Higher fee revenues
State Street (STT) reported total revenues of $2.6 billion in 4Q15, down 2.7% from $2.7 billion in 4Q14. The company reported total fee revenues of $2.0 billion in 4Q15 versus $2.1 billion in 4Q14, down 2.7%. The decline in revenues was mostly due to the strong US dollar, continuing outflows from institutional investors, and lower management fees resulting from higher competition.
Servicing fees fell 1.5% to $1.3 billion in 4Q15. Management fees fell 5.7% to $282 million—mostly because of the stronger US dollar, net outflows, and lower international equity markets.
Foreign exchange revenues fell 14.9% to $143 million in 4Q15 due to lower currency volatility and client-related volumes. Global equity markets, interest rates, and shifting portfolios impacted volatility for several currencies. Brokerage and other fees worth $104 million in 4Q15 fell 16.8% from 4Q14.
Net interest revenues
State Street’s net interest revenues fell 12.6% to $513 million in 4Q15 versus $587 million in 4Q14. The continued low interest rate environment negatively impacted the company’s net interest revenue and net interest margin. The decline was also due to lower deposit levels and continued repositioning of the company’s investment portfolio.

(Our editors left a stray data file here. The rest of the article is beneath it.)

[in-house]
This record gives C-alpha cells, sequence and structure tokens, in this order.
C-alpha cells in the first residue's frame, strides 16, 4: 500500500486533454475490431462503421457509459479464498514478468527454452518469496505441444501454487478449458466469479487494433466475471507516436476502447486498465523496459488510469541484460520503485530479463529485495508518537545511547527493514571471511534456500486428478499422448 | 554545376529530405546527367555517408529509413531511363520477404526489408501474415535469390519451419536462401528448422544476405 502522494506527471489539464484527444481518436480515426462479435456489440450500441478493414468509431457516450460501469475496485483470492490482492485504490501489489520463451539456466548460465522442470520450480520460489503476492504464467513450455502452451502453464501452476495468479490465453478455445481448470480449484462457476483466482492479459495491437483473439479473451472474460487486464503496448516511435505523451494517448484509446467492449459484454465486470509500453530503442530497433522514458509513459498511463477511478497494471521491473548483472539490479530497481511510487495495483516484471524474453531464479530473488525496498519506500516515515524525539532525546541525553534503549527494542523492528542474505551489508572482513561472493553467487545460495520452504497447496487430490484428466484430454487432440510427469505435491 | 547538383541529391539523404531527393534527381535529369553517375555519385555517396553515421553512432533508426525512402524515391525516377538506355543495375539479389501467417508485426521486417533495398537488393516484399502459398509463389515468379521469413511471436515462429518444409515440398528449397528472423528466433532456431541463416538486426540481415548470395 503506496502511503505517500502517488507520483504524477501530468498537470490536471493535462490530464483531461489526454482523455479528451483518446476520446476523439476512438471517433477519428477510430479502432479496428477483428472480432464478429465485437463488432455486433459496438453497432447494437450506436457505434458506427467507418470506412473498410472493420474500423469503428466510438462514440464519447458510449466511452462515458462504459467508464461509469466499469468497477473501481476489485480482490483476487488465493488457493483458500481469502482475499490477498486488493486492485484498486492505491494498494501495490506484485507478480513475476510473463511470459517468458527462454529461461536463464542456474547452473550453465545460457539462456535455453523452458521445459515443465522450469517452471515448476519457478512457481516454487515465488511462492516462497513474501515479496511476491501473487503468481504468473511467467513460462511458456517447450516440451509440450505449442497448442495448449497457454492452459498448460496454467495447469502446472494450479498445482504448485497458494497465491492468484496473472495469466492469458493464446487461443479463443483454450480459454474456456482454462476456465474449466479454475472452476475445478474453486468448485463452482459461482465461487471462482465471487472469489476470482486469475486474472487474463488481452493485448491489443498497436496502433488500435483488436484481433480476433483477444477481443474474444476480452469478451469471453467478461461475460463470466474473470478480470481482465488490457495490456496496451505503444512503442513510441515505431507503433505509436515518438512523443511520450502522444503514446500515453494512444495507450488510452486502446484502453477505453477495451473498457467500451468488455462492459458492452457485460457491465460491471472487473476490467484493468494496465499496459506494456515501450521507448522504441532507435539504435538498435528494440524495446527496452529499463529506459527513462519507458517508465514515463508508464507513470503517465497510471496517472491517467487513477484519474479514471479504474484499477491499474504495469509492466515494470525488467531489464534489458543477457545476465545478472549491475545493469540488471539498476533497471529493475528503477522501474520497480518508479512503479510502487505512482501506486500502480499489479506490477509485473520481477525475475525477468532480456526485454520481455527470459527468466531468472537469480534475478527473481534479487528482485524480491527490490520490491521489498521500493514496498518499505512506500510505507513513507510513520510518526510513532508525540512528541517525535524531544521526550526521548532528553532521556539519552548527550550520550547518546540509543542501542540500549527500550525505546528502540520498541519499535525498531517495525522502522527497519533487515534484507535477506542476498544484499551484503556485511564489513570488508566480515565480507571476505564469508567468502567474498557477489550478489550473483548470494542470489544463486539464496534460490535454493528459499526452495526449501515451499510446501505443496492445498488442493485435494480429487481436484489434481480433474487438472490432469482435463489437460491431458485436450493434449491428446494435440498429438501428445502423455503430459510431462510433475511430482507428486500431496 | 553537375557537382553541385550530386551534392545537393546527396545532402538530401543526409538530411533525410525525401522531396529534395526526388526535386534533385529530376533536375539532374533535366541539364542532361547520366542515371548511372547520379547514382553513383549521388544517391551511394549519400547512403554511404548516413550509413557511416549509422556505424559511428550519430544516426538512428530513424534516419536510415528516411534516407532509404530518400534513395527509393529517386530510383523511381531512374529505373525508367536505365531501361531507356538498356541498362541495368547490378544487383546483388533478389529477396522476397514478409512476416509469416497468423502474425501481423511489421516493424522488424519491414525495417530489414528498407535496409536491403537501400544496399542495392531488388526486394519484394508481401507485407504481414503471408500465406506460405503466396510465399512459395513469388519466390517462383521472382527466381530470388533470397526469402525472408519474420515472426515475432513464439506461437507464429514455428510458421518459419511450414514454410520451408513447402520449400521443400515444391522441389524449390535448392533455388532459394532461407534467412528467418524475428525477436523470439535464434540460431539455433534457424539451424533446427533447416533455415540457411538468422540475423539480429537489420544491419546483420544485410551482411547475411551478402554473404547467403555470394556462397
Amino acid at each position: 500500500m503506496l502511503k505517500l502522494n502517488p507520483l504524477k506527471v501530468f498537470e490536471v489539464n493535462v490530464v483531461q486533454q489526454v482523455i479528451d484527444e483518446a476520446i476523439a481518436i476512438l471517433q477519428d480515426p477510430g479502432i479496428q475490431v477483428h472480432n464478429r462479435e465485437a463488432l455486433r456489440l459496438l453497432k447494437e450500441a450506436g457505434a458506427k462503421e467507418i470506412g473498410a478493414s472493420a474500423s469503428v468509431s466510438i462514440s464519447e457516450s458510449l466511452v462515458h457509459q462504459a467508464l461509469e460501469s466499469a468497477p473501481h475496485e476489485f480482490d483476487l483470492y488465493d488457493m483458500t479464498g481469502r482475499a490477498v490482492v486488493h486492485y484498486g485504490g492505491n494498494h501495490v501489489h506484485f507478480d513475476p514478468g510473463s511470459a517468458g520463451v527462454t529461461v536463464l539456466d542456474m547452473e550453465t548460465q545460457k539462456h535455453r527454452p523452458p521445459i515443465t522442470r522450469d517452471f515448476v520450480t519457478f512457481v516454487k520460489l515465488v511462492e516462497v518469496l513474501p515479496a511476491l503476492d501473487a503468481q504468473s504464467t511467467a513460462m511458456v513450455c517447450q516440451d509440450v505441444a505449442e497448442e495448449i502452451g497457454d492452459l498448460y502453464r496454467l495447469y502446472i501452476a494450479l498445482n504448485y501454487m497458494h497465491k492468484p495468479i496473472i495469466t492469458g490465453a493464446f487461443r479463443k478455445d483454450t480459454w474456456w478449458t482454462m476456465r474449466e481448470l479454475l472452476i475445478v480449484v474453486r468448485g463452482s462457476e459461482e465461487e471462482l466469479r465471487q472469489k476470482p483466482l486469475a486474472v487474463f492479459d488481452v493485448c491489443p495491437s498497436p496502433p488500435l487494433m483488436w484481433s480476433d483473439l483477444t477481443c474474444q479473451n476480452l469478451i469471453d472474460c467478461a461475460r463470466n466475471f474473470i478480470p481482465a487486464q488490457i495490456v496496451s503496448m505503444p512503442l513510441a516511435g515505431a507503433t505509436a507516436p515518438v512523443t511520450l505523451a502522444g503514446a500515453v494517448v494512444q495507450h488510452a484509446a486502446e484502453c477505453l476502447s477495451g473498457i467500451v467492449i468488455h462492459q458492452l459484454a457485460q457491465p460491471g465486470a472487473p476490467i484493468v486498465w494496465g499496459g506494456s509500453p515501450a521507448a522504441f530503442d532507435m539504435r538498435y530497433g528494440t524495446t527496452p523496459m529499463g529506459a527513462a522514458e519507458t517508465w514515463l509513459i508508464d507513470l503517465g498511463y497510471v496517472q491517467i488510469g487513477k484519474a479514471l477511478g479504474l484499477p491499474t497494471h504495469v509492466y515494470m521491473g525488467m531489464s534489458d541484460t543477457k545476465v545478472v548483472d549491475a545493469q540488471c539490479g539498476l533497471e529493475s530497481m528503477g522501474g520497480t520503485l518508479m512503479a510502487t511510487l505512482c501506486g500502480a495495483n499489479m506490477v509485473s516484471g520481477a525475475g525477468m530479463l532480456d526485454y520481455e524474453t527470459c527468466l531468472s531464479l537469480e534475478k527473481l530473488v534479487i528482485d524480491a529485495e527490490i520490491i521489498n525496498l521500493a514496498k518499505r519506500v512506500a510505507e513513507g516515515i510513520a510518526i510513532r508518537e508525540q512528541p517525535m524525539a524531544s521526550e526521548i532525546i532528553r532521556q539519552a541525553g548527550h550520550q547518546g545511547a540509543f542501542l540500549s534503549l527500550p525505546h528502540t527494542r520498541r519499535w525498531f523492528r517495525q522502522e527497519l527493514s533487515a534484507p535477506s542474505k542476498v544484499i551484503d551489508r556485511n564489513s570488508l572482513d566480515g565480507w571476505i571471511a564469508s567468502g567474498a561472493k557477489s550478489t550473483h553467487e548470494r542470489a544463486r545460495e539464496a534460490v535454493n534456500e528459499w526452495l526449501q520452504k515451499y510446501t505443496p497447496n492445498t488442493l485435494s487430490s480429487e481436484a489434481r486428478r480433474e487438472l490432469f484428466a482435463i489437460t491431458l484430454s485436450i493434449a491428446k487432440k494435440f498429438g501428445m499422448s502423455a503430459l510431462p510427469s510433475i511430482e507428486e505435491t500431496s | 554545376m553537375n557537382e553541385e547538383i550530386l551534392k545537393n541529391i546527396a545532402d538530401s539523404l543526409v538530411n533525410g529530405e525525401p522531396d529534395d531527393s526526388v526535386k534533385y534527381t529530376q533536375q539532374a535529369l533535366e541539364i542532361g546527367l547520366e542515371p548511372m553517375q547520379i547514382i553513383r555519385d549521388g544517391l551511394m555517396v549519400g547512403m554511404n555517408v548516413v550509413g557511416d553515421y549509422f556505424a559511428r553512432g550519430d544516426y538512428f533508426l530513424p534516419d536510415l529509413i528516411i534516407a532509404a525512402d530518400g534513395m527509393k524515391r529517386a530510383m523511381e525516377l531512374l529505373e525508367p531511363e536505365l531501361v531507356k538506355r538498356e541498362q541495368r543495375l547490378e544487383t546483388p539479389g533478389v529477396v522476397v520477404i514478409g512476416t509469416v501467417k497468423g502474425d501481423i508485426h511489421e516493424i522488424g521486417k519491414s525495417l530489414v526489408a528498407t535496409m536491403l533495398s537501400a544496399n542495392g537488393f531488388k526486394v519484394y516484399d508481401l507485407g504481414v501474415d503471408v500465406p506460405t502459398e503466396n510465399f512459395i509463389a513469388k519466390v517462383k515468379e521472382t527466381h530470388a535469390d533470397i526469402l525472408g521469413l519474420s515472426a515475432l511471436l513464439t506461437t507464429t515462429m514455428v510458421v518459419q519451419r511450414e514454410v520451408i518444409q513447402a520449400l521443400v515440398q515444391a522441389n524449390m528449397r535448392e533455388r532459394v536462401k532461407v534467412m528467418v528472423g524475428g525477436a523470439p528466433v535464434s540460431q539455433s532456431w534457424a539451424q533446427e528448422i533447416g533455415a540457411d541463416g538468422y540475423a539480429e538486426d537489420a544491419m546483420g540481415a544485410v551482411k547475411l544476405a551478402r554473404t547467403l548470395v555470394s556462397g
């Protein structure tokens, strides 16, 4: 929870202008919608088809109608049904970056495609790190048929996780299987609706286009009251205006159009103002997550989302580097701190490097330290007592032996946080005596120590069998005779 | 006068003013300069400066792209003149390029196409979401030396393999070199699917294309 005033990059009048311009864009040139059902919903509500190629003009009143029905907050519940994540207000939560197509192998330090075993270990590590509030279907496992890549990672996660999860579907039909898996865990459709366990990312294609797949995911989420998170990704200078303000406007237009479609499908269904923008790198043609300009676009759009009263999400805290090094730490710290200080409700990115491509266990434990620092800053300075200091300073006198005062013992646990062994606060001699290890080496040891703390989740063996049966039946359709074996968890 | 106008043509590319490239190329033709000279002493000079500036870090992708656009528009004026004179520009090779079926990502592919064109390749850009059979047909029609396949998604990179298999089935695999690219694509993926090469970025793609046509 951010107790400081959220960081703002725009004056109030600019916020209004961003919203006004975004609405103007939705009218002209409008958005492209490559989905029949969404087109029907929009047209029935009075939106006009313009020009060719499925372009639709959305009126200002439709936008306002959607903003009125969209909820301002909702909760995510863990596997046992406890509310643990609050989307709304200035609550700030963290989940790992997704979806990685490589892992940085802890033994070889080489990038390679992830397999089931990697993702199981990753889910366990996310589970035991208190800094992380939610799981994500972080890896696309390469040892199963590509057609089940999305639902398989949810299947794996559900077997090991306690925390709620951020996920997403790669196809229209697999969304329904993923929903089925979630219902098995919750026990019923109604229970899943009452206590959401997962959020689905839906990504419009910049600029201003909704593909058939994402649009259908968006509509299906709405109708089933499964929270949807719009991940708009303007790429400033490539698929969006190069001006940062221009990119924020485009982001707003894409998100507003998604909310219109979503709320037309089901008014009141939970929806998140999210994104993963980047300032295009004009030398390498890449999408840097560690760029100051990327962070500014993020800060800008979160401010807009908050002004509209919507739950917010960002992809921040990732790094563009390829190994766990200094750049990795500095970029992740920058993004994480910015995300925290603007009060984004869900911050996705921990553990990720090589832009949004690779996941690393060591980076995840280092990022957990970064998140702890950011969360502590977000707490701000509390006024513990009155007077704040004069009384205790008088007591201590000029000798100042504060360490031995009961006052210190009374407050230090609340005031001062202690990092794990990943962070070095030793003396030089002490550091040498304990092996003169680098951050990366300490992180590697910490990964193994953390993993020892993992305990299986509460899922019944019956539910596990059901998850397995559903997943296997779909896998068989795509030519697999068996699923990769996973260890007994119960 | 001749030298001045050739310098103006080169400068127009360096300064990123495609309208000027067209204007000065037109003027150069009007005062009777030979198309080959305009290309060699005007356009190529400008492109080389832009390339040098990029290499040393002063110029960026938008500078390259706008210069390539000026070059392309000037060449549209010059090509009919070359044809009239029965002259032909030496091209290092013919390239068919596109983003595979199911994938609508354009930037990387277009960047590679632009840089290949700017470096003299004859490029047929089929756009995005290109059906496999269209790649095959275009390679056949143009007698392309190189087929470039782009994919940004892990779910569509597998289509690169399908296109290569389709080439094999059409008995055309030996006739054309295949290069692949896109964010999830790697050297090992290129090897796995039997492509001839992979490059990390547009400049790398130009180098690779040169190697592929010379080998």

The company’s net interest margin—including balances held at the Federal Reserve and other central banks—stood at 101 basis points in 4Q15. It had been 95 basis points in 3Q15 and 104 basis points in 3Q14.
State Street posted earnings before interest, taxes, depreciation, and amortization or EBITDA of $3.6 billion for the last fiscal year. Let’s compare this result to its peers’ EBITDA.
- JPMorgan Chase (JPM): $40.8 billion
- Bank of New York Mellon (BK): $6.4 billion
- BlackRock (BLK): $4.7 billion
Together, these companies form 1.7% of the SPDR S&P 500 ETF (SPY).